If you experience contact dermatitis, you know that it can be an unpleasant problem to have. Itchy, red, and often unsightly, contact dermatitis is a skin reaction that many people struggle with. Here, we’ll discuss how you can manage it and achieve clear, healthy skin.
What is Contact Dermatitis?
Contact dermatitis is a red rash that occurs when the skin comes into direct contact with an irritating substance. While the rash isn’t contagious or dangerous to your health, it’s generally quite itchy and uncomfortable.
There are two main types of contact dermatitis: irritant and allergic.
Irritant contact dermatitis is more common and occurs when a substance irritates the skin’s outer protective layer. Substances that often cause irritant contact dermatitis include shampoos, soaps, solvents, rubbing alcohol, bleach, detergents, certain plants, fertilizers, and pesticides. Airborne substances like wood dust or sawdust can even cause irritant contact dermatitis if they land on the skin.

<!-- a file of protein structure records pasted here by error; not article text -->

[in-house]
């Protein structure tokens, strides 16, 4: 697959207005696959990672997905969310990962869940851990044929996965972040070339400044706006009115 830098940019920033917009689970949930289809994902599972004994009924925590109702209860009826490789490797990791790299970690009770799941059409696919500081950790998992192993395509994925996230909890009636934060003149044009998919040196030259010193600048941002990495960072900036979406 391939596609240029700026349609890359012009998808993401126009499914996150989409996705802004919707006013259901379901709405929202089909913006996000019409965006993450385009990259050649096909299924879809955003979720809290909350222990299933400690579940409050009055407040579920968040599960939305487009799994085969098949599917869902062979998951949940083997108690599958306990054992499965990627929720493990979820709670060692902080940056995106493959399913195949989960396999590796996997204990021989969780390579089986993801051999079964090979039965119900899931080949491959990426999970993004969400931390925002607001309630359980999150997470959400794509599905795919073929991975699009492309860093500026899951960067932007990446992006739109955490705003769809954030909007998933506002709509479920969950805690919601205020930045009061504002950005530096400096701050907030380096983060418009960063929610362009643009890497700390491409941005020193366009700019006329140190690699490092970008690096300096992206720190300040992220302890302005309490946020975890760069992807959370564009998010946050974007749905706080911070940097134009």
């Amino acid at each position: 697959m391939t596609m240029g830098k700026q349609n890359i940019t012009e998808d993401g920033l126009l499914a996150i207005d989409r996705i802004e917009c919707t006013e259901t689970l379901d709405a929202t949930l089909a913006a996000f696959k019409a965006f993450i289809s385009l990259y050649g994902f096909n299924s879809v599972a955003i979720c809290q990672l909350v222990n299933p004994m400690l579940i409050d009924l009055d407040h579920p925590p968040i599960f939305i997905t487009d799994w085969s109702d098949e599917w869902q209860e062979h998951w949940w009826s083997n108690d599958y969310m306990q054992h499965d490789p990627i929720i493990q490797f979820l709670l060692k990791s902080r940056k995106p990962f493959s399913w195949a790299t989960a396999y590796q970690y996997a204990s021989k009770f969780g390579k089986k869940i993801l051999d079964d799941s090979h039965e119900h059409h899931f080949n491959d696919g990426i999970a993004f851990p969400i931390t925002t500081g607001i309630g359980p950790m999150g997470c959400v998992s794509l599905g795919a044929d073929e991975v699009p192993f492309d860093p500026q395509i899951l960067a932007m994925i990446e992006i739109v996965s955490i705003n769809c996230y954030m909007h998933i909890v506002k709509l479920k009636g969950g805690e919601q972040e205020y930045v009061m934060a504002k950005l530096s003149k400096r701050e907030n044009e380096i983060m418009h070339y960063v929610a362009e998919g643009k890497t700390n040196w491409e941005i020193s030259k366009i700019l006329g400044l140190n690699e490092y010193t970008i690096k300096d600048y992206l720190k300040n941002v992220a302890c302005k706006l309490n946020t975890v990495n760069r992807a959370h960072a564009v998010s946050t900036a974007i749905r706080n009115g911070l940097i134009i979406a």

Allergic contact dermatitis occurs when an allergen causes an immune reaction in the skin. Topical medications (like neomycin), spray insecticides, deodorants, body washes, cosmetics, nail polish, hair dye, poison ivy, and nickel are examples of common allergens that can cause allergic contact dermatitis.
Managing Contact Dermatitis
To manage an active case of contact dermatitis, your allergist can prescribe topical steroid creams, which help heal the rash. Oral corticosteroids may be prescribed to ease inflammation, as well as oral antihistamines to reduce itching.
There are other strategies that you can implement to prevent contact dermatitis. These include:
- Steer clear of the irritant or allergen that caused the rash. If you’re unsure, schedule an appointment with your allergist for patch testing to identify the cause.
- Wash your skin with warm water and a gentle soap immediately after coming into contact with an irritating substance.
- Moisturize regularly to keep the outermost layer of your skin hydrated and healthy.
- Wear protective clothing if you’re using an irritating substance (i.e. wear goggles and rubber gloves if you’re cleaning with bleach).
- Bathe pets regularly, as irritants like poison ivy can adhere to pets and end up on your skin.
For diagnosis and treatment for contact dermatitis, schedule an appointment at Allergy, Asthma & Immunology Associates of Tampa Bay today!